New Zealand is planning to establish formal diplomatic relations with Colombo this year. NZTE is planning another trade mission to Sri Lanka. Having had several visits to this tropical island during his term, former PM John Key appeared to be a big supporter of Sri Lanka. PM Jacinda Ardern may enjoy watching the elephants, walking on golden beaches and the taste of pure Ceylon tea if she visits to open diplomatic relations in Colombo. Connecting one of the busiest shipping routes in the world, Sri Lanka's geographic location links the east and west in the spice routes, also known as maritime silk roads. Most importantly Sri Lanka may open a strategic trade channel for NZ exporters to enter into the South Asian market.


One of the key objectives of NZ's Sri Lanka business strategy may be opening a trade channel to the rest of South Asia. Although South Asia has a huge market, Sri Lanka is relatively a small one. Therefore, the objectives of NZ's Sri Lanka business strategy should go beyond Sri Lanka to cover all of South Asia - especially India. It should underpin the NZ government's aim to grow NZ exports from 30 per cent to 40 per cent of gross domestic product (GDP) by 2025.


South Asia comprises Afghanistan, Bangladesh, Bhutan, India, Maldives, Nepal, Pakistan and Sri Lanka. It covers 20 per cent of Asia's land area and is home to the largest proportion of its population. Thanks to India, South Asia's GDP in 2016 was nearly US$3 trillion ($4.05t). However, Sri Lanka is home to only 21 million people. It is a small island with a land area of 63,000sq km. Although, Sri Lanka's GDP in 2016 was over US$80 billion, all the other South Asian countries (except Afghanistan and Maldives) expect higher GDP growth than Sri Lanka in 2018.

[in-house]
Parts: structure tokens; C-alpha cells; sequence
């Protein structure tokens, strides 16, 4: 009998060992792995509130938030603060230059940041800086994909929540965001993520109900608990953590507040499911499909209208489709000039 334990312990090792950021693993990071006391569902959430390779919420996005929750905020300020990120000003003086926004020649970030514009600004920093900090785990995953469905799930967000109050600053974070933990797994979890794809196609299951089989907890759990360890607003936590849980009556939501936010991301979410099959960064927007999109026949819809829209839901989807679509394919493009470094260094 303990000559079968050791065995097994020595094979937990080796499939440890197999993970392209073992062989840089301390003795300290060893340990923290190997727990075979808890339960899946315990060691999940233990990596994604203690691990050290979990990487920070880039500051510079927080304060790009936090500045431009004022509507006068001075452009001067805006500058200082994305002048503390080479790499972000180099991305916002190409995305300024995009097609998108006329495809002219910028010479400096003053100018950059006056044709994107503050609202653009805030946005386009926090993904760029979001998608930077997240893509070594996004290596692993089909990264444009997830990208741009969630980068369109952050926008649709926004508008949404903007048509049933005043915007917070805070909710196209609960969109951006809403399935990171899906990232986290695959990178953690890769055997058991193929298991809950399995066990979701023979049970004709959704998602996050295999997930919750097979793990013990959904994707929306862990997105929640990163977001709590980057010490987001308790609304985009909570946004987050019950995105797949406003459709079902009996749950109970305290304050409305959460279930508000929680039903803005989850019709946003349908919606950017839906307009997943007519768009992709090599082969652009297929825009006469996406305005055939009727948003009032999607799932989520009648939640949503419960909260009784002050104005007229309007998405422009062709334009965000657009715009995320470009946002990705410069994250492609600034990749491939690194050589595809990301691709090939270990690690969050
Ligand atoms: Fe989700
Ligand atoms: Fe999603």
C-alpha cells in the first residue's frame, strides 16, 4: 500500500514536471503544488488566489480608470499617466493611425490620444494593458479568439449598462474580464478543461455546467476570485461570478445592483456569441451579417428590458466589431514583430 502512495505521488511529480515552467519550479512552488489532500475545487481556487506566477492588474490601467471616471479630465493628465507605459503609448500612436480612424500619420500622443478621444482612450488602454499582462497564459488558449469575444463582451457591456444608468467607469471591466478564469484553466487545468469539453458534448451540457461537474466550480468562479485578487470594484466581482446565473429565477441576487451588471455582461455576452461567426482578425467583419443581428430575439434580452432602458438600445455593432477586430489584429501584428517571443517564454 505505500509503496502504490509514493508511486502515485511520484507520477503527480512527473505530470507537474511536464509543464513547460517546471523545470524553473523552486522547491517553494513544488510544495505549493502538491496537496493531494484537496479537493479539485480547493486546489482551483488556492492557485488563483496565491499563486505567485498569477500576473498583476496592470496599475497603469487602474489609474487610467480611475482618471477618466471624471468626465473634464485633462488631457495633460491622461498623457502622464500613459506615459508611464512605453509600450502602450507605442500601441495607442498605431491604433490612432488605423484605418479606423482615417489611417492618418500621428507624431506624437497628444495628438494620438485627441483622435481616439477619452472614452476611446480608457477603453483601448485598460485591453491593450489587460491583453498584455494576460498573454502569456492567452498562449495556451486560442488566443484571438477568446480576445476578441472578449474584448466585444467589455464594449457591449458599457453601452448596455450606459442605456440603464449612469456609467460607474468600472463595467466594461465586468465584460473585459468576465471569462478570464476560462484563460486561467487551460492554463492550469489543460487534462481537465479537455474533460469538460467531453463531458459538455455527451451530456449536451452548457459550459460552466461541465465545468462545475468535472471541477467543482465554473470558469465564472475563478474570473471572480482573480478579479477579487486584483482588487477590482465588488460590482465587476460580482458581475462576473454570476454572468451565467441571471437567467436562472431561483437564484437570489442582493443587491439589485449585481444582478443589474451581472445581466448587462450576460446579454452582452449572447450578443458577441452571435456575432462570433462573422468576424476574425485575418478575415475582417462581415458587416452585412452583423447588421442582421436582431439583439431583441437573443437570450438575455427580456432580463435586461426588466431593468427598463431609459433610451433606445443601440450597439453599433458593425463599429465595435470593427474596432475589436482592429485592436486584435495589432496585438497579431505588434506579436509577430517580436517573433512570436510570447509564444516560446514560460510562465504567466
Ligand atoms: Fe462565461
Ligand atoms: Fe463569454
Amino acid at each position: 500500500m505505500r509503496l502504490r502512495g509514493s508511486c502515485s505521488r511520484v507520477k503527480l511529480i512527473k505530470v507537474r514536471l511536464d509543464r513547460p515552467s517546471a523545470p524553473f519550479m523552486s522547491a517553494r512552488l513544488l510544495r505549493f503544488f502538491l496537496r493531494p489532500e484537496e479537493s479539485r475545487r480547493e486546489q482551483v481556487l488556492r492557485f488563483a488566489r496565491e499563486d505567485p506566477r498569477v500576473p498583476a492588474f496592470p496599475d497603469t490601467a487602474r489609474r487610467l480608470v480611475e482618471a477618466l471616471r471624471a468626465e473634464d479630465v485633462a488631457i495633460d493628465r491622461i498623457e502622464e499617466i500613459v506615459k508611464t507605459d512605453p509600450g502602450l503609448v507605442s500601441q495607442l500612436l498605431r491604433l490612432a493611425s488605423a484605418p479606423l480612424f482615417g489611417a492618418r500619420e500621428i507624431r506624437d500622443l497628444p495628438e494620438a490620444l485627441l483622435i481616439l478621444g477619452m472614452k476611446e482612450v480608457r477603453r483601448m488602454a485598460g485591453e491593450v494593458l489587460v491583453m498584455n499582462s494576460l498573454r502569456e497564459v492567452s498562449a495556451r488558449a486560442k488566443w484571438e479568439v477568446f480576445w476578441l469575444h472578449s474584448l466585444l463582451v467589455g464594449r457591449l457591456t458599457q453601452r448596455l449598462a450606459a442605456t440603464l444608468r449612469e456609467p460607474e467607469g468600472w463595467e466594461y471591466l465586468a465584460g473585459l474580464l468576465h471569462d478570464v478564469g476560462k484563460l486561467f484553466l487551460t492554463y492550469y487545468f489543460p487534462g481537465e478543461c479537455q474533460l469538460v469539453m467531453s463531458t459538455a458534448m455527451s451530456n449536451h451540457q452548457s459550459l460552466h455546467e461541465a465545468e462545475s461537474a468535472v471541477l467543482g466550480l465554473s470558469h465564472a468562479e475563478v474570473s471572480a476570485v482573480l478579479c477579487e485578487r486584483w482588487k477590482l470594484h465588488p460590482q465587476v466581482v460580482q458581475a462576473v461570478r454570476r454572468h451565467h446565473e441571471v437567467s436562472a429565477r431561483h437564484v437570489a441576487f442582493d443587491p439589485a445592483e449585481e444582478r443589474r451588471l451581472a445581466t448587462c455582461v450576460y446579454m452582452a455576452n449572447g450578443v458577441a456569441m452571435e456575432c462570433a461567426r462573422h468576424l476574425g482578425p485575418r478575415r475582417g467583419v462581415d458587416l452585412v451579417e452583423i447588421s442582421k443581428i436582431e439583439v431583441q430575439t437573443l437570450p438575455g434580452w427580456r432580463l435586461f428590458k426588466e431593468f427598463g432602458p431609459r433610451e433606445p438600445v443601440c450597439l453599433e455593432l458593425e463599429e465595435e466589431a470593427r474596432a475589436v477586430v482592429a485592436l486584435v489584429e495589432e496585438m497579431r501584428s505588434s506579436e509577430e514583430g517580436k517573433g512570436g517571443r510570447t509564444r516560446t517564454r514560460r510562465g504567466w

In an era where everyone is targeting the Asian market due to its growth and population, NZ has to differentiate itself in South Asia to become successful. In Sri Lanka people may know about NZ as a cricket-playing nation. Since rugby is also popular in Sri Lanka, they may also admire the All Blacks. Sri Lankans may know that Fonterra dairy products are from NZ. But NZ is not just sports and dairy. NZ has a lot to offer to Sri Lanka and South Asia. NZ may need to build a country-level message to promise what NZ can offer to Sri Lanka as well as to South Asia. That promise will ultimately be NZ's brand in South Asia.


Goods and services

In 2016, NZ and South Asia recorded over $2b of goods trade. Goods exports and imports were $1.2b and $800 million respectively. By mid-2016 NZ and South Asia recorded over $1.4b in services trade. NZ exported over $1.2b and imported $260m worth of services. NZ goods exported Sri Lanka were worth $239m. In contrast, goods imported from Sri Lanka were worth $47m.

In terms of NZ exports dairy may lead the table. But NZ may benefit more by thinking beyond just exporting.

Sri Lanka can be a location for value addition.The Sri Lankan agricultural sector may look for new technologies and plantation methods that can be provided by Kiwi agricultural specialists. Although not very well known, NZ also appears to have a successful information communications technology sector and Sri Lanka may provide a base to expand that business in South Asia.